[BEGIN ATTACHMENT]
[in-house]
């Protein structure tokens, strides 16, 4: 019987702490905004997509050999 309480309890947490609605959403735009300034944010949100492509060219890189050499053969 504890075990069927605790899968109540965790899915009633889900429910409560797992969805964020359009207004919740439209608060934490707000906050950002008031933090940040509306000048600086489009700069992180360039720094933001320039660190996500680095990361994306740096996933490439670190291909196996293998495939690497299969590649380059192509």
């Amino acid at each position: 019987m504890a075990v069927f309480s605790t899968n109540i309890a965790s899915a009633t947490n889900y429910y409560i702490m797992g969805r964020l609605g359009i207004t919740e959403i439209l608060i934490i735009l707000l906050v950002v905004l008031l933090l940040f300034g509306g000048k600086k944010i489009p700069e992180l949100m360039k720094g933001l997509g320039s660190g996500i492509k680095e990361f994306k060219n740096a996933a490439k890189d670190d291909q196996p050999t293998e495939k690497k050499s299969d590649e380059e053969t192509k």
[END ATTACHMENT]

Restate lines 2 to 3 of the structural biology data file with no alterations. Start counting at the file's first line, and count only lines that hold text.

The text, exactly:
């Protein structure tokens, strides 16, 4: 019987702490905004997509050999 309480309890947490609605959403735009300034944010949100492509060219890189050499053969 504890075990069927605790899968109540965790899915009633889900429910409560797992969805964020359009207004919740439209608060934490707000906050950002008031933090940040509306000048600086489009700069992180360039720094933001320039660190996500680095990361994306740096996933490439670190291909196996293998495939690497299969590649380059192509």
């Amino acid at each position: 019987m504890a075990v069927f309480s605790t899968n109540i309890a965790s899915a009633t947490n889900y429910y409560i702490m797992g969805r964020l609605g359009i207004t919740e959403i439209l608060i934490i735009l707000l906050v950002v905004l008031l933090l940040f300034g509306g000048k600086k944010i489009p700069e992180l949100m360039k720094g933001l997509g320039s660190g996500i492509k680095e990361f994306k060219n740096a996933a490439k890189d670190d291909q196996p050999t293998e495939k690497k050499s299969d590649e380059e053969t192509k």